Dives and Rich Guy. They go together like a Charlie Sheen and good taste. You see, Rich Guy doesn't prefer restaurants that are "unclassy". He'd rather drive around in the Crystal Mall parking lot for hours rather than eating at a place like Burger Burger. That is indeed a real commitment to avoid places that Guy Fieri deems as "money". Call it what you want, but I'm sure he's #winning, much like Charlie Sheen (well, that's a bad example, scratch that...). So imagine my utter amazement and confusion when he recommended a place that is not only a dive, it's totally hidden from plain view as well. So let's get this straight. Rich Guy wants me to try this restaurant that has no ambiance whatsoever which employs disposable plastic table coverings as it's only decor. I never thought I would see the day. What's next? A trip down to Prime Time Chicken???
So where is this place? Well, it used to be called Spring Chilli Szechuan; but it was bought out and now goes by the name of New Szechuan Restaurant. Yah, not very creative; however, it is Szechuan and "new". For a "secret" restaurant as Rich Guy put it, the place was packed when we arrived. I guess there are no secrets when it comes to food! I also made it no secret to my son that the food could be quite spicy - something that would ultimately bite my in the arse... So we started with the Hot & Sour Soup (which was really cheap for $6.95). In terms of depth, we thought it was a little weak; but there was sufficient tartness and spice. There was also plenty of ingredients which included a decent amount of shrimp. For me at least, I like my hot & sour soup with meat. It gives the soup more body. Overall, a decent hot & sour soup for the price.
According to Rich Guy, this restaurant does one dish really well which keeps him coming back over and over. Now, for him to make this claim, it really has to be good. The dish in question is the Chili Garlic Pork. Consisting of thinly sliced pork belly smothered by minced garlic, ginger and doused with chili oil, this was a veritable flavour explosion. Combined with the naturally melt-in-your-mouth pork, I absolutely agree that this is good. In fact, we could've ordered 4 of these; however, we had many more dishes coming. It's really too bad the next dish was a complete let-down. The Chili Green Beans were completely overcooked. Let me rephrase that, they were completely over-fried. Deep-frying the beans prior to stir-frying is a typical restaurant preparation for this dish. These were fried to the point that they lost all their colour and texture. They were dry and limp at the same time. The one saving-grace was the spicy savouriness of the flavouring agents.
Interestingly, the next dish to arrive was something we did not recognize. It turned out to be the Sliced Beef Shank and Tripe. Although we did not order this dish, I secretly wanted to since it is quite obvious I have this affinity for offal. Buried beneath the obscene amount of cilantro was thinly-sliced braised beef shank and honey comb tripe. Everything was tossed in a dressing of chili oil, vinegar, sugar and soy. Although it can be seen as a simple item, the flavours and textures worked. I enjoyed this dish very much (since nobody else really touched it). Another dish I enjoyed flavour-wise didn't really come through in overall execution. The Dry Szechuan Chicken had a nice chili oil kick (much like everything else); but was cut up into pieces which were far too small. Once fried, most of the pieces were too dry to actually eat. Combined with the bones, it became somewhat hazardous if you were not careful.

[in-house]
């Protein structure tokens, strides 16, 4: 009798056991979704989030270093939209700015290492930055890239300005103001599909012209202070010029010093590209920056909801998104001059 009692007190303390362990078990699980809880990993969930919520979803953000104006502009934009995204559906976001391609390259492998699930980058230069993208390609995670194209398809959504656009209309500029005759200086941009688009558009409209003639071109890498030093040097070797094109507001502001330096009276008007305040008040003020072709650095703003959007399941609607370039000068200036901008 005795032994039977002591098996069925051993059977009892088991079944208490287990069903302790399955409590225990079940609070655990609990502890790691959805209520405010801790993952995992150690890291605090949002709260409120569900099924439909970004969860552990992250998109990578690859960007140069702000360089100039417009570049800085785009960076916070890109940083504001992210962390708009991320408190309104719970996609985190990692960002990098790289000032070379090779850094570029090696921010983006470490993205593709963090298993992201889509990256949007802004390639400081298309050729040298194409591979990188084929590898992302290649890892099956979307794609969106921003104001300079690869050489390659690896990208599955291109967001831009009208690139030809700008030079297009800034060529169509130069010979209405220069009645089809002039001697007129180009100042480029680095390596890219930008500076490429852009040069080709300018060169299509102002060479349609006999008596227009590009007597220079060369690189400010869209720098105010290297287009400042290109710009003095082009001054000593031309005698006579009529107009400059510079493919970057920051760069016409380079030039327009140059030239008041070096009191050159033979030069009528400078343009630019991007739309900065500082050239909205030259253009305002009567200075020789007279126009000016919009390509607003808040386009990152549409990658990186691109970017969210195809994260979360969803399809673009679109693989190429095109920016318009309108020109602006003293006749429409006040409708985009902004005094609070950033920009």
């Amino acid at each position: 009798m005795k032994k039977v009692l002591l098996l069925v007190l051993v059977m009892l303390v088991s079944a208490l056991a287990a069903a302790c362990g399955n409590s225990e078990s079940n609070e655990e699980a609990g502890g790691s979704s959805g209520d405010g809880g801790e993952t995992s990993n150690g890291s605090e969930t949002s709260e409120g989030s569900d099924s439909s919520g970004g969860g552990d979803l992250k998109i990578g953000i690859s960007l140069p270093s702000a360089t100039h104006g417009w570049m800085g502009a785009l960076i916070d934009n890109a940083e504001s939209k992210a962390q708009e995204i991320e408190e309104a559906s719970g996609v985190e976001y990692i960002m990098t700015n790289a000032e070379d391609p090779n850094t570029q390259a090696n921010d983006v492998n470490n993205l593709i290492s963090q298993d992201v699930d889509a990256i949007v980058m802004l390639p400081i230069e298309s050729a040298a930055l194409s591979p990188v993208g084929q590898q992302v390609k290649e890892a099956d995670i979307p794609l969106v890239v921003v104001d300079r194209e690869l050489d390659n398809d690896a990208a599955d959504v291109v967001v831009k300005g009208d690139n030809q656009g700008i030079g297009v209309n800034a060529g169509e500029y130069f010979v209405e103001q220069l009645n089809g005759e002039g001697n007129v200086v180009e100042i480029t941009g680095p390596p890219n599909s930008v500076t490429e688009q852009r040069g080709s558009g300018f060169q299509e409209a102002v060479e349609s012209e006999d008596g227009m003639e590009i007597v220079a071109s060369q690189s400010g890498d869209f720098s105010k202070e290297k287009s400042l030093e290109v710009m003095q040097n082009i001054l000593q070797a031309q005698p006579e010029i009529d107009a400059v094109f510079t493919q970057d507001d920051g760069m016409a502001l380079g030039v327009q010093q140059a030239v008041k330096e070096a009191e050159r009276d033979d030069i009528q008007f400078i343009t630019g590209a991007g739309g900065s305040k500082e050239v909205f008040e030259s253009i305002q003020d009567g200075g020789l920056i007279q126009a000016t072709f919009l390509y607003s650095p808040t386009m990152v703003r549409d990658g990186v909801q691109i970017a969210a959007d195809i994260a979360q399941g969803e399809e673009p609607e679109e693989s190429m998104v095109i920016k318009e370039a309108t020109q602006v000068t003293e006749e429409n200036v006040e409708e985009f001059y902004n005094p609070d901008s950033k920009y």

Since we didn't have a beef dish, we decided to try the Mongolian Beef. Again, this dish had a pool of chili oil at the bottom which naturally gave the meat a nice kick, albeit greasy. The strips of beef were bordering on being chewy while still easy enough to eat. This went well with plain rice. Remember when I mentioned to my son that the food would be spicy? Well, we ordered the Shanghai Fried Noodles for the kiddies specifically because it is not spicy. Well, call it psychological because he kept insisting that the noodles were spicy. I could only wish there were true since the noodles were kinda bland. Not a good attempt at this dish. I forgive them though, they are a Szechuan restaurant, not a Shanghainese one. After this, we had a relatively long wait for the Braised Pork Hock. When it arrived, we quickly realized why it took so long. It was freakin' huge! Must've taken that long to reheat the darn thing! The best thing about the hock was the skin. It was buttery soft with a nice rind which melted in our mouths. Very sinful indeed. However, most of the meat was slightly dry and not as tender as we expected. Furthermore, the dark, rich colour of the sauce did not translate into anything particularly flavourful. It was sightly sweet and not much else. This pretty much summed up the food here. It's quite decent; yet at the same time nothing to write home about. With that being said, I would return just to have 10 orders of that Chili Garlic Pork. I'm sure Rich Guy would gladly join me, despite the lack of ambiance...
- Awesome Chili Garlic Pork
- Homey place with homey service
- Lots of parking! Yay!
- Food is alright, could be better
- Not expensive; but it can add up